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Praising easing of U.S.-Cuba relations, United Nations secretary-general outlines challenges for 2015

United Nations Secretary General Ban Ki-moon adresses a

United Nations Secretary General Ban Ki-moon adresses a press conference in Lima, Peru, on Dec. 9, 2014. Credit: EPA / STR

UNITED NATIONS -- UN Secretary-General Ban Ki-moon praised the apparent warming of relations between the United States and Cuba, lamented the humanitarian and diplomatic crises that the UN system has tried to address this year and outlined four major priorities for 2015.

"This news is very positive," Ban said at a year-end news conference at UN headquarters in Manhattan, just before he was set to fly to Africa to observe UN efforts to contain the Ebola crisis. He called word that the United States and Cuba would begin moving toward formal diplomatic relations after a six-decade standoff a "very important step toward normalizing relations."

Ban thanked President Barack Obama and Cuban President Raul Castro for reaching a preliminary accord.

He added that the United Nations stands ready to help both countries establish better relations. The UN General Assembly has voted on many occasions for the United States to lift its embargo on Cuba, to which travel and commerce has been very limited for U.S. and Cuban citizens.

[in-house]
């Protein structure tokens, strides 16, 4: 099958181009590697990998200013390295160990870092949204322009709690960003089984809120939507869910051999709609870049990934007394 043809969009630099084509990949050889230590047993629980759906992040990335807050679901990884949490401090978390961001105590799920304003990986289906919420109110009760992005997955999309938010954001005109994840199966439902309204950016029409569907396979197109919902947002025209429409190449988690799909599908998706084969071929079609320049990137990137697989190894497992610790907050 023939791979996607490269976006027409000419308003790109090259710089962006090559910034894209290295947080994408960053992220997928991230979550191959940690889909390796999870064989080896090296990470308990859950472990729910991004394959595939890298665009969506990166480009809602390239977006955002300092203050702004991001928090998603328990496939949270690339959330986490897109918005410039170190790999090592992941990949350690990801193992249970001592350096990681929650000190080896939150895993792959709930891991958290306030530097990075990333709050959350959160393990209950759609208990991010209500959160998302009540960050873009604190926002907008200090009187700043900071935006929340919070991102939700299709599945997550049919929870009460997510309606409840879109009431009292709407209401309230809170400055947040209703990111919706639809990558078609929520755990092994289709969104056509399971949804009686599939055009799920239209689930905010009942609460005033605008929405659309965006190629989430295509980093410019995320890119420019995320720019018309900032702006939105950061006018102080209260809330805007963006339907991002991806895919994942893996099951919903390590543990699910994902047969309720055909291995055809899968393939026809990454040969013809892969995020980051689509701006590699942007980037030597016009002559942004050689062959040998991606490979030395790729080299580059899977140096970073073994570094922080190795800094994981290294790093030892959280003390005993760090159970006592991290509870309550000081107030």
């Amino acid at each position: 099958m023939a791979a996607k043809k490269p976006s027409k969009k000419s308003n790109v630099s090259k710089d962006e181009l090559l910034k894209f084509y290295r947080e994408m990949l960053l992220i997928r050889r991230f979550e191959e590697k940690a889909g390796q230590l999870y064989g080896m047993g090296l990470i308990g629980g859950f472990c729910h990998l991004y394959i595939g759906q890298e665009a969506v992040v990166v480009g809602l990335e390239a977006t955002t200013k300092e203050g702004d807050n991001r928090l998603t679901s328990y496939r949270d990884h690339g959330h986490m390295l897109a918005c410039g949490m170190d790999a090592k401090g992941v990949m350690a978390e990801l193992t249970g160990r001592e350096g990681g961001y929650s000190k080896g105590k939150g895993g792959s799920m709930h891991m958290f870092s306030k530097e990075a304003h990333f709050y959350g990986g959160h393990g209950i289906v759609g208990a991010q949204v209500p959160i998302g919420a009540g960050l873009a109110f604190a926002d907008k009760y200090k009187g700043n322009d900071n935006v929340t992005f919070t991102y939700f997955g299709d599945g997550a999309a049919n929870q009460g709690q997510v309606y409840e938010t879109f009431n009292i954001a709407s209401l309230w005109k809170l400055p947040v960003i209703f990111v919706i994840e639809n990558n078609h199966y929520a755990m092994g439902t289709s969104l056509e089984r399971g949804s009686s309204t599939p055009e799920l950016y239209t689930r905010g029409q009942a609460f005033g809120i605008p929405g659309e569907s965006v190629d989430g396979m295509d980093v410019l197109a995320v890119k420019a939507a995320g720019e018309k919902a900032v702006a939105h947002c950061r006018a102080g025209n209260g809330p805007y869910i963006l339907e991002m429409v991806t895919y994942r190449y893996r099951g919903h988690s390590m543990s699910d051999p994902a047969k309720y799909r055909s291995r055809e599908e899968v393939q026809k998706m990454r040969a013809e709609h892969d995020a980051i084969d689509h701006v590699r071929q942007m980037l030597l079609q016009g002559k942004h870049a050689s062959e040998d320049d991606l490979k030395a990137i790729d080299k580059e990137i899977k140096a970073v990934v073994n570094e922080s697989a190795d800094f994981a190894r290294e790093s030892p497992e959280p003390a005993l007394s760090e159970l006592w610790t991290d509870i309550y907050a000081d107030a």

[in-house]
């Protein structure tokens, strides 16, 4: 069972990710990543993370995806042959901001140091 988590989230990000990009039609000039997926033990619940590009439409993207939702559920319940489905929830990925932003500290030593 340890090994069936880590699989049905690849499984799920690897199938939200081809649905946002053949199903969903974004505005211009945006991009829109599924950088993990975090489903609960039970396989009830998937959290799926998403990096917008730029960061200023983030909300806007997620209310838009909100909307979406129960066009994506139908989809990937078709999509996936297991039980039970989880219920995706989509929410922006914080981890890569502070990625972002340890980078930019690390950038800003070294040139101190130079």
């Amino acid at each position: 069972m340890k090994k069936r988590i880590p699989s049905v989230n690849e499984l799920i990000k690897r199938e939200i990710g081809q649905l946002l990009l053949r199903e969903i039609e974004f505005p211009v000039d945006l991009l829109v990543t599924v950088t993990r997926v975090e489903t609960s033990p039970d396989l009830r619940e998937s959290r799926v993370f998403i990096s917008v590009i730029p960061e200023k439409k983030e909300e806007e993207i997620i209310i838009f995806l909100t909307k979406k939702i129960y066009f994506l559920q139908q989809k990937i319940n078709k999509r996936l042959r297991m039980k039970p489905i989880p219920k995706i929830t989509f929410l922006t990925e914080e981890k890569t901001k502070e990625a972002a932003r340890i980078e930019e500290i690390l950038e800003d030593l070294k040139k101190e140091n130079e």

Ban said 2014 has been a year during which many countries have faced disasters both man-made and natural, from the Ebola outbreaks faced by several African countries -- namely, Liberia, Sierra Leone, Guinea and Mali -- to the political tensions that have resulted in military action in such places as Ukraine and South Sudan.

Amid rumors at the UN this week that a member of the Security Council may introduce a resolution to request Israel withdraw from Palestinian territories, ending the occupation, Ban said "the leaders of Israel and Palestine have a responsibility to step back from the brink, ease the current tensions and salvage a two-state solution, that is looking ever more remote."

Ban also said the nearly 4-year-old civil war in Syria must end.

"After almost four years of killing each other the violence must stop," he said, "regardless of what kind of argument or difference of opinion there may be."

Syria devolved into an international crisis threatening regional and global security quickly after March 2011 when Syrian President Bashar Assad's forces cracked down on demonstrators demanding change in the wake of the Arab Spring, a wave of protests that swept through the Middle East and led to the ouster of several longtime leaders.

But the conflict galvanized rebel forces and drew foreign fighters bent on overthrowing Assad, including al-Qaida-linked forces and Islamic State, which took its campaign across the Syrian border into Iraq. The conflict has created a massive humanitarian crisis as Syrians and Iraqis were displaced, some spilling over into neighboring countries.

Ban said the UN has four major challenges to face in 2015, including reaching an agreement on climate change, ending the "nightmare" in Syria, containing extremism and far-right political parties, and adapting the UN to serve the world better.

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